On October 18, 1990, Cellular One applied for a use variance to construct the cell site on the Children's Village property. A series of public hearings regarding respondent's application commenced on November 14, 1990 and continued on January 9, 1991 and February 13, 1991. During the hearings, the Chairman of the Zoning Board questioned the authority of the Board to grant the variance, in light of this Court's holding in Matter of Otto v Steinhilber (282 NY 71). He also inquired about alternate sites and required the submission of the lease between Children's Village and Cellular One. Several people who owned homes near the Children's Village site raised concerns about noise, reception interference and health risks. Cellular One objected to the submission of the lease and its viewing by the public, but subsequently surrendered it to the Chairman. In addition, respondent argued that other alternative sites were not suitable, and that the holding in Matter of Otto did not apply to its variance request since it is a "public utility." Cellular One also offered expert testimony to show that the granting of the application will have no negative impact on the neighborhood and that any concerns in that respect were unwarranted. The experts stated that the proposed cell site would have no effect on washing machines, telephones, radios or televisions, that there would be no disruption of any other frequencies, and that there would be no effect of any of the transmissions on humans or animals or any other organisms. In addition, the experts explained that the additional traffic flowing from the installation of the cell site would be limited to one vehicle accessing the site once or twice a month for routine maintenance. Respondent asserted that it selected the site because of its natural elevation, its location in a heavily wooded area and proximity to highways, and the existing water structure, which would mean that Cellular One would not have to create a tower elsewhere.

Appellant zoning board denied the use variance, finding that Cellular One offered insufficient evidence to establish (1) "that the land at issue cannot yield a reasonable return if used only for the purpose allowed by the applicable zoning statute," (2) "that its circumstance (or that of the Children's Village) is due to a unique situation and not to the general condition of the neighborhood," (3) "that there exists a public necessity for its service, or what the need of the broader public is relating to such service, or that it is a public utility relating to the zoning ordinance," (4) "the absence of possible future hazards to the health and welfare of the community," and (5) "the lack of alternate sites, (i.e. on other than Children's Village land) which would accommodate [Cellular One's] need for its business."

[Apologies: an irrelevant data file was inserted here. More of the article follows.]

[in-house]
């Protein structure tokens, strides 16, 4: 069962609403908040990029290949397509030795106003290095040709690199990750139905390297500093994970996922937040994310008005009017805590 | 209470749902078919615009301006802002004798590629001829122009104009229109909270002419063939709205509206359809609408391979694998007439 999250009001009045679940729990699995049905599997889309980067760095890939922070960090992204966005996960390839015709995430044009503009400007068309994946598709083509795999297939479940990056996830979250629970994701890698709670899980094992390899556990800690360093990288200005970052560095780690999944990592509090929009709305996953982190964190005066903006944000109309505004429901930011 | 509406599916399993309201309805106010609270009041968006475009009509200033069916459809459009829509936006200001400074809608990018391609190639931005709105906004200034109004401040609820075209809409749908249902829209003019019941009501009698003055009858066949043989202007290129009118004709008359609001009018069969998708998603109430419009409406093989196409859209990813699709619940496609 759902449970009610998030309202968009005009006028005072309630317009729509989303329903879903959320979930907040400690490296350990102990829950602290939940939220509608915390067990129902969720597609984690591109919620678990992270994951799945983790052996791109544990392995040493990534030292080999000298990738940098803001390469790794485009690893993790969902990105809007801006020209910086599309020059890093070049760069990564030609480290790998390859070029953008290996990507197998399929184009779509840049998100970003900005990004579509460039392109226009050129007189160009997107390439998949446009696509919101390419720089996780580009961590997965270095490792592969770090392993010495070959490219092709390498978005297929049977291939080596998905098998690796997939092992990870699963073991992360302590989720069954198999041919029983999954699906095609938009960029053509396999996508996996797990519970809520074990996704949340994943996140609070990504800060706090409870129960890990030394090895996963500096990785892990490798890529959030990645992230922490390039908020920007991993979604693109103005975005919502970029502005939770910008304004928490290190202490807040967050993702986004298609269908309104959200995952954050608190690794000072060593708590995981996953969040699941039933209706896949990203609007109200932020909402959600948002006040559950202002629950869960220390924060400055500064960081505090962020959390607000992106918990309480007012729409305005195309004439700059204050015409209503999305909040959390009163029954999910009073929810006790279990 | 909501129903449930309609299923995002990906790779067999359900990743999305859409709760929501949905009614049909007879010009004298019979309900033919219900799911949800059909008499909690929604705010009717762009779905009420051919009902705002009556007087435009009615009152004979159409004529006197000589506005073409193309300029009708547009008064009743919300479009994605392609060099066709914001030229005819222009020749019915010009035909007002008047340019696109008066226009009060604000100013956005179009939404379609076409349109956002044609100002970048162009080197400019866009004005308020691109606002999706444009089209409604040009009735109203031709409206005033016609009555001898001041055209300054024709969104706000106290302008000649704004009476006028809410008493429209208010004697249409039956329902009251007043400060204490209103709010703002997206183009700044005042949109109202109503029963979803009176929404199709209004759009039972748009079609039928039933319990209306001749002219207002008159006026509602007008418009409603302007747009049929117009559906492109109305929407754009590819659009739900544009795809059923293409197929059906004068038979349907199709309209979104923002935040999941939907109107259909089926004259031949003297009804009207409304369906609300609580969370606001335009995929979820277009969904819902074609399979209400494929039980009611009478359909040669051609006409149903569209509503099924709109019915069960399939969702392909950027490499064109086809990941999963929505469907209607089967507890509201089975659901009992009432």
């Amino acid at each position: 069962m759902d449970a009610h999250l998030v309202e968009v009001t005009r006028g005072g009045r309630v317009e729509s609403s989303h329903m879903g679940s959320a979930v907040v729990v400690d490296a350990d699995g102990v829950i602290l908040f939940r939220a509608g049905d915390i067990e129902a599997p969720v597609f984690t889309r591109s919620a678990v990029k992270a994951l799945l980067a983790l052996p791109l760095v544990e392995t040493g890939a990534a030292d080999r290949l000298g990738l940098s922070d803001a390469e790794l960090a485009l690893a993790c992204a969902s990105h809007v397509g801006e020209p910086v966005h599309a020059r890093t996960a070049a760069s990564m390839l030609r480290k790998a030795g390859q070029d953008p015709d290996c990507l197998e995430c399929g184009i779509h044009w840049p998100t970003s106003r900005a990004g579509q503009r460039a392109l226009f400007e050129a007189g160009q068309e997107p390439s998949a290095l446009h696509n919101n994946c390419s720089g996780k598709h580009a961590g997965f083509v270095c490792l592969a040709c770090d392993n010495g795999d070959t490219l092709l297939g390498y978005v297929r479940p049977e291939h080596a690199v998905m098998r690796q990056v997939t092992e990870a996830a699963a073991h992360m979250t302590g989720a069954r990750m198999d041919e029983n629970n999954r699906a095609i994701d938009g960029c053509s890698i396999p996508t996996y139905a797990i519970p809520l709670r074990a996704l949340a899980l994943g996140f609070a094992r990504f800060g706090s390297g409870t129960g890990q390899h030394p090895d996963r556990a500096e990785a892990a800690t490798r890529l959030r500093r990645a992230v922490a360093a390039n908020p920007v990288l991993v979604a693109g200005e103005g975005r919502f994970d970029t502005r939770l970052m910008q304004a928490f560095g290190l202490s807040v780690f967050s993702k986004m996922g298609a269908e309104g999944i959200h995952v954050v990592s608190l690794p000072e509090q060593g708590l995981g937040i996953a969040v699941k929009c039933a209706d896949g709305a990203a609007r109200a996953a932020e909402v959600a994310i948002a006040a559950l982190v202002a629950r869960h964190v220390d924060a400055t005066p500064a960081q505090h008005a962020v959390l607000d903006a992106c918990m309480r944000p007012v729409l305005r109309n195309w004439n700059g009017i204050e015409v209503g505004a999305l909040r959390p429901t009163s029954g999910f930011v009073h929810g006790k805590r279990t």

This article 78 proceeding challenging the board's determination followed. Cellular One alleged that the board's actions in denying the use variance were arbitrary and capricious, unsupported by the record, not supported by substantial evidence, and contrary to law. Cellular One asserted that the board failed to apply the appropriate standard of public necessity set forth in Matter of Consolidated Edison v Hoffman, supra, and, instead, erroneously applied the test of unnecessary hardship applicable to non-utility applications for use variances. Supreme Court granted the petition and directed appellants to issue the use variance, finding, as a matter of law, that Cellular One is a public utility and that the board's finding and conclusions to the contrary were incorrect, and that the board's decision was "significantly flawed in its analysis and conclusions" and "arbitrary and capricious." The Appellate Division affirmed, stating that Supreme Court properly determined that Cellular One is a public utility, that the test for a use variance set forth in Matter of Consolidated Edison Co. v Hoffman is applicable, that Cellular One made a sufficient showing to warrant the issuance of the use variance, and that the board's determination to the contrary was arbitrary and capricious (188 AD2d 648). This Court granted leave to appeal.